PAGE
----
The Elder Scrolls’ White-Gold Concordat Explained
The world of The Elder Scrolls has a lot of deep lore that impacts its games, and few events are as impactful as the White-Gold Concordat.
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The Elder Scrolls series boasts a world that is extremely detailed and filled with different cultures, lore, politics, and interesting characters. The games are set many years apart from one another, with the world evolving between them. This helps the games feel more alive and realistic, but it can make keeping track of important events and changes throughout the Elder Scrolls timeline difficult for players. This is particularly true for the large time gaps between games, such as the 201-year gap between Oblivion and Skyrim.
A lot of lore and historical events occurred over the course of those 201 years, a lot of which had an impact on the story and setting of Skyrim and should for The Elder Scrolls 6 as well. The time jump is the largest that has happened in the series so far, and saw the power and influence of the Empire that was at the center of Oblivion begin to crumble. This led to Imperials changing a lot in The Elder Scrolls as their influence slipped, but it also led to a very important event known as the Great War and the White-Gold Concordat.
The Elder Scrolls’ Great War
The invasion of Oblivion that occurred all across the continent of Tamriel crippled the Empire. Once the Oblivion Crisis was over, many different factions took credit for it in their local areas, despite it being the work of the Hero of Kvatch and Martin Septim. One of these factions was the Thalmer, a supremacist group of High Elves from Summerset Isle. This led to nations such as Black Marsh and Elswyr seceding from the Empire, which also led to Black Marsh invading the weakened Morrowind. While the Empire was distracted with that war, the Thalmer supported a Wood Elf coup in The Elder Scrolls’ Valenwood, eventually claiming it for themselves and dubbing it the Third Aldmeri Dominion.
The Third Aldmeri Dominion then took a list of demands to the Empire, including that it disband the Blades, stop worshipping Talos, and hand over a large section of Hammerfell to the Third Aldmeri Dominion. The Empire refused, which sparked the Great War. The war went terribly for the Empire, so much so that the Imperial City was sacked and Oblivion’s iconic White-Gold Tower was looted. The Empire was able to mount a counterattack, but it was in no shape to continue fighting after taking back the Imperial City, and instead took the opportunity to negotiate a peace treaty.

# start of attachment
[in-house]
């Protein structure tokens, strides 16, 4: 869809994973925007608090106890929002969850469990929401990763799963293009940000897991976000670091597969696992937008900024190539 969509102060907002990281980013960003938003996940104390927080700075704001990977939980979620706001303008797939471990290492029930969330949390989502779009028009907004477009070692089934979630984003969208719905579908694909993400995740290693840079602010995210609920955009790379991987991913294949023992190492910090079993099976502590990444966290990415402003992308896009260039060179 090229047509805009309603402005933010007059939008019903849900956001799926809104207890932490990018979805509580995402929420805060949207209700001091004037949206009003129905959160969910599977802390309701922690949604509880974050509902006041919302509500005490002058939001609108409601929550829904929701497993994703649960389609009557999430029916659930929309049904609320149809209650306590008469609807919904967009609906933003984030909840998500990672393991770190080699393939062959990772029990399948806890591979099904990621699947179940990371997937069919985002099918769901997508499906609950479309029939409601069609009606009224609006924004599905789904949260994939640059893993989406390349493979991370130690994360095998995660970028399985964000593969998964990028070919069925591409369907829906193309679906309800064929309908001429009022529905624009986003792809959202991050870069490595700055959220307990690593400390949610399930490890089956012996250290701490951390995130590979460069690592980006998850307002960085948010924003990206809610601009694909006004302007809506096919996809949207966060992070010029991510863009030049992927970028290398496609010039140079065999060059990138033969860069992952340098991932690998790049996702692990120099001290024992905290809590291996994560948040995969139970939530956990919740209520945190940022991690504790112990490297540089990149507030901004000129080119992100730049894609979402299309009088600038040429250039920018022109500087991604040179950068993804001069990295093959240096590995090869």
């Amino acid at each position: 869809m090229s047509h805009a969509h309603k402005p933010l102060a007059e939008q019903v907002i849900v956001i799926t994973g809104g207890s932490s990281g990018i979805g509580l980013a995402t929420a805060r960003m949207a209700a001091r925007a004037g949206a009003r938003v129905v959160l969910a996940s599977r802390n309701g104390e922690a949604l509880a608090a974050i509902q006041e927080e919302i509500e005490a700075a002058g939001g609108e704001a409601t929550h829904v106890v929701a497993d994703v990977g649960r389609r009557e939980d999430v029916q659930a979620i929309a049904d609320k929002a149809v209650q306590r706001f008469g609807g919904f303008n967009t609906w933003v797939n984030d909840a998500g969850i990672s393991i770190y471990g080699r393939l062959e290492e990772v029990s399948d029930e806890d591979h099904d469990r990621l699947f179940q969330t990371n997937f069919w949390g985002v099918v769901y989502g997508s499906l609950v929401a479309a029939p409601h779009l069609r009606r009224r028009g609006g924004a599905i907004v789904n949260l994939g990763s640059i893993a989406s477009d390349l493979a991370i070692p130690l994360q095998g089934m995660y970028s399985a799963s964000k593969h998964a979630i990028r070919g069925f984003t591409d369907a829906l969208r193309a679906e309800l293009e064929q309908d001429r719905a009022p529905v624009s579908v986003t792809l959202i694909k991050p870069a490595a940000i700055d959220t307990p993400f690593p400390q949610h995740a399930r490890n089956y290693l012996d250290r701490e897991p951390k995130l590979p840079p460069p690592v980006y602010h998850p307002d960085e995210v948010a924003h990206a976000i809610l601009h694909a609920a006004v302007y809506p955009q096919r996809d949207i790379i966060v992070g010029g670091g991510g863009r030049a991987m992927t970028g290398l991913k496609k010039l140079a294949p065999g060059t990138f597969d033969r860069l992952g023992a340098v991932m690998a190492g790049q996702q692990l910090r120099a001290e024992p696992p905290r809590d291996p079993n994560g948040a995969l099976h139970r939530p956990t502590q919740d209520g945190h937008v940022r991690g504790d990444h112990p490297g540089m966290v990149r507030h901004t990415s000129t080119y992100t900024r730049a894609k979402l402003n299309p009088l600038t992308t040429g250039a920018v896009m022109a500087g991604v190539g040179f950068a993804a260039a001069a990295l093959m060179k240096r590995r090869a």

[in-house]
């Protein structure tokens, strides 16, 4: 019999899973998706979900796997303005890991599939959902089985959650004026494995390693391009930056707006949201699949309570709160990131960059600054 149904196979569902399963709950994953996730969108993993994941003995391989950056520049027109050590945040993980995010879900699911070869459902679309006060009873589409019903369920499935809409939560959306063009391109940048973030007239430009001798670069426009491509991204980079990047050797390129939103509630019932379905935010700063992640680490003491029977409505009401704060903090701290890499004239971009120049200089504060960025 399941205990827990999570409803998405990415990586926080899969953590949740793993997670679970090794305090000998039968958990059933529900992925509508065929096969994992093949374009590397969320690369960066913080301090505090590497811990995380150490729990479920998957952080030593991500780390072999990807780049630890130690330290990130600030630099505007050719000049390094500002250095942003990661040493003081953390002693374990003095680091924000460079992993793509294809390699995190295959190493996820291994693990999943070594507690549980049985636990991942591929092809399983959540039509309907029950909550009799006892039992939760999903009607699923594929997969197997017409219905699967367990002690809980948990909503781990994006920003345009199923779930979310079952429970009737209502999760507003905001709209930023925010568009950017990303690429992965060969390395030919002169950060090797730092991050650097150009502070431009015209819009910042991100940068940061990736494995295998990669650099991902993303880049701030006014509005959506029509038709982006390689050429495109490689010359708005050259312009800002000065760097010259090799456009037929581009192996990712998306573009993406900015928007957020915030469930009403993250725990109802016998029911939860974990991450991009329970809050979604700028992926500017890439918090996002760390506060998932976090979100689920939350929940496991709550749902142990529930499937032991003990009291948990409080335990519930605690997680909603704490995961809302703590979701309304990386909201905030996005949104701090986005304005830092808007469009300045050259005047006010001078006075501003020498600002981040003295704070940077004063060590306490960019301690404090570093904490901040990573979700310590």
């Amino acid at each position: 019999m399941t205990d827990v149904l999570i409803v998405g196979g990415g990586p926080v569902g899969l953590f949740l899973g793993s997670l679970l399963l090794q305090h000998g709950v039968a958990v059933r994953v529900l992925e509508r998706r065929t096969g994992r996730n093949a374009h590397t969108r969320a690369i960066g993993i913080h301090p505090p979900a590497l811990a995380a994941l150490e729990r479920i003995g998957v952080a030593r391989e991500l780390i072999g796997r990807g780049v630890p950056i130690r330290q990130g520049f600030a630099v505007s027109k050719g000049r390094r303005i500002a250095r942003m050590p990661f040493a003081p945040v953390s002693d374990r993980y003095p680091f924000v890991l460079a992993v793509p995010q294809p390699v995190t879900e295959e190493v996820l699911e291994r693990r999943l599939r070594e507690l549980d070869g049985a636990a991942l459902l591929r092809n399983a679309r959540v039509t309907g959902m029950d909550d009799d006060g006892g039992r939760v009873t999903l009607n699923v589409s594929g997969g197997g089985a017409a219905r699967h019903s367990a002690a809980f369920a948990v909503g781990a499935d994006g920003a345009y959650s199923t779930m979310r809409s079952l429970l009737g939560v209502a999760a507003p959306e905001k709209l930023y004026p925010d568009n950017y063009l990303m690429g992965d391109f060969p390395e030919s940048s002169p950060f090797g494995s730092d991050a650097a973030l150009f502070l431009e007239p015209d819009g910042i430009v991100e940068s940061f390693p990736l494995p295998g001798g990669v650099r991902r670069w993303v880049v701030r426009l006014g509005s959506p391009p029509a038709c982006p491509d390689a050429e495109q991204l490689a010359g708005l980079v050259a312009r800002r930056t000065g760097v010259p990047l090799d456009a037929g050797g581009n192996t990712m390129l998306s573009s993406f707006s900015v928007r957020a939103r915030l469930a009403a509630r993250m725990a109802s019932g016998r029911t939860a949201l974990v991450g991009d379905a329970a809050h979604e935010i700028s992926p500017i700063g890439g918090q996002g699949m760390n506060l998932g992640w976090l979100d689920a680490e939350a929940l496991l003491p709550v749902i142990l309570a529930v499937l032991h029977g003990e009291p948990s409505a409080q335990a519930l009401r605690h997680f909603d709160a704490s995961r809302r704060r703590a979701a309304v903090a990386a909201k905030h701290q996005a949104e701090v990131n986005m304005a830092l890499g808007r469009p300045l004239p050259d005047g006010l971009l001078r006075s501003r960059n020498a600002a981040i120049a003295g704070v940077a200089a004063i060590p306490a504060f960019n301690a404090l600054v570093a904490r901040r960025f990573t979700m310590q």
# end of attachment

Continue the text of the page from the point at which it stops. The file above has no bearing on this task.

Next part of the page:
The Signing of the White-Gold Concordat
The White-Gold Concordat was signed in its namesake, the White-Gold Tower. It successfully brought the Great War to an end, but it was devastating for the Empire. The treaty also fully adhered to the original demands that started the war. The Empire agreed to give a large portion of southern Hammerfell to the Third Aldmeri Dominion, as well as banish the worship of Talos across the Empire.
The banishment of Talos was a particularly sore spot for the Thalmor. The Empire believes Talos is their first Emperor after he ascended to godhood at the end of his reign. However, that same Emperor originally conquered the Thalmor home of Hammerfell with the use of advanced technology from The Elder Scrolls’ mysterious Dwemer race. The superior technology allowed the Empire to decimate the Thalmor of Hammerfell during the invasion, which bred a lot of animosity between the two, and led to the Thalmor viewing the worship of Talos as an insult to their people.
Consequences of the White-Gold Concordat
The White-Gold Concordat had a massive effect on the world, seen in Skyrim. A lot of resentment built in the Nords of Skyrim toward the Empire and Aldmeri Dominion as a consequence of the banning of Talos worship. The first Emperor was a Nord, which had led to Skyrim holding Talos in very high regards. The resentment only increased because many Nords had gone to help retake the Imperial City for the Empire, just to feel betrayed by the White-Gold Concordat. The Empire’s apparent weakness also led Skyrim to feel as though the Empire could not protect them as it swore to, leading to an uprising by Ulfric Stormcloak brewing and eventually erupting into yet another civil war at the start of Skyrim.
As for Hammerfell, the people of the country also felt betrayed and abandoned by the Empire that was willing to hand it over to the Third Aldmeri Dominion. The nation was unwilling to accept losing so much of its territory and people, so it continued the war even after the White-Gold Concordat was signed. This led to the Empire having to release Hammerfell as an Imperial province to maintain the treaty. Hammerfell eventually negotiated a separate, more favorable peace treaty with the Thalmor. However, the Redguards of Hammerfell still resented the Empire for seemingly betraying them and leaving them to fend off invaders. The southern portion of Hammerfell was destroyed by years of warfare, leaving the country alone to pick up the pieces and leaving the Redguards in The Elder Scrolls forever changed.
It will be interesting to see where The Elder Scrolls 6 takes the tenuous political climate of Tamriel next. There are many rumors floating around with regards to the game, including The Elder Scrolls 6 being a pirate game or being set earlier in the timeline. Fans will have to wait for Bethesda to announce some official information before anything is known for certain. Hopefully Bethesda does so soon, that way fans of The Elder Scrolls can start getting ready to return to the deep world of Tamriel.